5. Decided to make Fleet a pure play- Because of the low tax rate provided by the Irish tax shelter, Element decided to keep the Rail assets with the ECN Capital business, as they’re a better fit there. Also, with Element Fleet as a pure play, credit rating agencies are more likely increase Fleet’s credit ratings.
6. Infor Acquisition announcement- Management unexpectedly announced in late July that post separation, ECN Capital would be acquiring all of the outstanding shares of Canadian SPAC Infor Acquisition Corp, in a 100% share exchange deal. Infor shares are to be valued at net cash per share, and ECN Capital shares are to be issued at fair market value. This transaction is essentially a capital raise for ECN Capital that is supposed to put a marker on the stock at the $3.95 in BV per share. The closing is conditional on the fair market value of ECN Capital shares that Infor holders are receiving “being in the range of approximately equity net book value”. My base case is that this deal does not get done, as I’m assuming only a 0.75x P/BV ratio in my valuation. However, given that the majority of the value here is in the Fleet business, changes in the P/BV multiple are not very impactful to the valuation.
Taking the ECN Capital BV out of the current stock price ($13.71-$4=$9.71), and applying the $1.20 in EPS that Fleet should earn in 2017, the market is implying an 8x P/E for Fleet (or a 9x implied P/E if you assume a P/BV multiple of 0.75x for ECN Capital).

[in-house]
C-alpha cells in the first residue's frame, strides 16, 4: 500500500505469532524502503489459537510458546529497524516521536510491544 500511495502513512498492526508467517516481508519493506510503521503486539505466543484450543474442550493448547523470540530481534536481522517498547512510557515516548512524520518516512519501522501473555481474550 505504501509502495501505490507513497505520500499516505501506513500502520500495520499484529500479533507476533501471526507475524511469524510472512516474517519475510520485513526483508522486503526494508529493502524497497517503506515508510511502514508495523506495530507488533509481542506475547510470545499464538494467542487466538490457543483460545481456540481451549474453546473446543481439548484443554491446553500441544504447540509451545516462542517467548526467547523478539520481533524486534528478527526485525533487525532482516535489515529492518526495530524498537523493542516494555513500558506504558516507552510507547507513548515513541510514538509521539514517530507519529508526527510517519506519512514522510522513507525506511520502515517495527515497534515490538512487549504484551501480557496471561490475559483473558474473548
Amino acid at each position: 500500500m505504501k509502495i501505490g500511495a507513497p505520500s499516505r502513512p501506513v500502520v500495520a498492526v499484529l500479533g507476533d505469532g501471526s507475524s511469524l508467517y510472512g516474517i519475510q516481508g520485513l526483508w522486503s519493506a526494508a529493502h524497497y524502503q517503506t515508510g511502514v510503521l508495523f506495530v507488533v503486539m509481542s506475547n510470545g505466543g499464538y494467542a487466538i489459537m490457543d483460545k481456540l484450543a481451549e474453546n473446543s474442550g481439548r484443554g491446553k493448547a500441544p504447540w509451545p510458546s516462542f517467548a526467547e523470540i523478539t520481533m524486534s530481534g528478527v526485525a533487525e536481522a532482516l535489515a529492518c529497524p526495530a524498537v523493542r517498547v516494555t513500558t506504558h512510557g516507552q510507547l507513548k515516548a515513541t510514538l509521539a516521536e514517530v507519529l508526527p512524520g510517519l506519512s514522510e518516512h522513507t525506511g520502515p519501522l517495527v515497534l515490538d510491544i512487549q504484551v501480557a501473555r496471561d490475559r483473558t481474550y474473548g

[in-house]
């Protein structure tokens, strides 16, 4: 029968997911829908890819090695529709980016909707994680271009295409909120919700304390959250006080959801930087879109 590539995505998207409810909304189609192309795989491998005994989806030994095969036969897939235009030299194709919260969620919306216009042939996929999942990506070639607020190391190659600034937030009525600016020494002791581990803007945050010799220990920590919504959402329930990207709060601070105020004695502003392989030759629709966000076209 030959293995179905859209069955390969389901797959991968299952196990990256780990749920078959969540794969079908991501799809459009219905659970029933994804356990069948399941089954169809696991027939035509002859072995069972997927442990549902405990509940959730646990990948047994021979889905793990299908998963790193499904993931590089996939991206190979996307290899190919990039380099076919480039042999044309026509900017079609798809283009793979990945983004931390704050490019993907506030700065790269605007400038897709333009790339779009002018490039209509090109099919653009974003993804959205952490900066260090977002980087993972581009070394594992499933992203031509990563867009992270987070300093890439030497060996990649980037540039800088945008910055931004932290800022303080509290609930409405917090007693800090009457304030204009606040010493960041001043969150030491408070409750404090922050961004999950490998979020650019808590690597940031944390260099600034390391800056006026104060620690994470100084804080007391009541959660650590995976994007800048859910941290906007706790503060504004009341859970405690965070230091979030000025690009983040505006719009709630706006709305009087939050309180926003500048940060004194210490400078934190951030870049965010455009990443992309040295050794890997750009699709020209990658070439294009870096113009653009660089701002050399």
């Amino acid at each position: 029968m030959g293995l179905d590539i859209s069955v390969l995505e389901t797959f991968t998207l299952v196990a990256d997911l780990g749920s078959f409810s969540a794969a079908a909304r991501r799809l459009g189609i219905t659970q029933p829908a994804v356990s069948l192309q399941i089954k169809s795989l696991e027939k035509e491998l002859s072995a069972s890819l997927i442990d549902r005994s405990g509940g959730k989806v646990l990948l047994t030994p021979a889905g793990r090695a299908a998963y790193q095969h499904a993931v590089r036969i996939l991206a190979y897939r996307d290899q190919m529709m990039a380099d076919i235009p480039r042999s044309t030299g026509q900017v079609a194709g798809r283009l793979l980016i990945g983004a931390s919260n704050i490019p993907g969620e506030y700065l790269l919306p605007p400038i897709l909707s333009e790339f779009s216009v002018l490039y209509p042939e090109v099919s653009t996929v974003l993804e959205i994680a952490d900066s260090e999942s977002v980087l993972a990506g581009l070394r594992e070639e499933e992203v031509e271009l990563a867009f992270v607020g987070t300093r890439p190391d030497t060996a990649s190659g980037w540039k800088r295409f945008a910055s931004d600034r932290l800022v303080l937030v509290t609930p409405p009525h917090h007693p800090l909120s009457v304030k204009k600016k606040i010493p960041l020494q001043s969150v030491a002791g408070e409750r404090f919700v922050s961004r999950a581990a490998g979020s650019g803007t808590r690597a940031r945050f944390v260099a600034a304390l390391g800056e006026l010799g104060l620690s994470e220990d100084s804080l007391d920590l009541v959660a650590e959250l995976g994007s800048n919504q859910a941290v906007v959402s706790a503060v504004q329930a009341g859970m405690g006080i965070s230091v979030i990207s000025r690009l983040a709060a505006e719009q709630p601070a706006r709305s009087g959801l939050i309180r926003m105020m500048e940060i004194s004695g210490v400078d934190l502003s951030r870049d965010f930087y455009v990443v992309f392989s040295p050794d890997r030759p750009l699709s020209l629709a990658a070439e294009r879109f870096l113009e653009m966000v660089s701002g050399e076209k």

Element Fleet Management is the market leader in a sticky industry, the business is experiencing 8-10% top line growth, and it’s trading at an implied P/E of 8-9x. For perspective, this is ½ of the 17x forward P/E multiple of the S&P 500, for a company that is growing revenue at 1.5x the rate of the index (Fleet at ~9% vs ~6% for the S&P 500). The 8-10% top line growth at Fleet is comprised of leasing revenue organic growth of 5-7%, and service fee revenue organic growth of ~12%. This seems way too cheap.
Applying an 11x P/E for the leasing business, my 14x target P/E implies a 16x P/E for the service fee component of Fleet’s income stream, which doesn’t seem overly demanding for a recurring revenue stream with double digit top line growth. Given that Element Fleet should get (i) a credit rating upgrade, (ii) be able to use more leverage, and (iii) see ROTE expansion, that multiple should re-rate higher post separation.
My quick valuation assumes a 0.75x P/BV multiple for ECN Capital ($4 x 0.75x = $3), and a 14x P/E for the Fleet management business (market leader, growing EPS 10% / yr and has a 22-24% ROE). So that’s 14x EPS of $1.20, or $16.80 for Fleet. Adding the $3 in value for ECN Capital, I get ~$20 in total value, for 43% upside.
Currency risk as Element gets the majority of its earnings from the US (~70%) and reports in CAD.
Management risk as Element management has historically been perceived by the buyside as deal junkies.
EPS risk at ECN Capital as they execute their transition to an asset management model.
The separation from the commercial finance business, which significantly cleans up and de-risks the story.
A credit rating upgrade for Element Fleet, which should be known as of the separation date of October 3rd 2016. Fleet’s credit rating is expected to be increased to a single-A rating, allowing them to use an extra 1.5 turns of leverage, which should lift the ROTE ~4-5% to 20-25% (1.5x the 4.0% ROA less tax).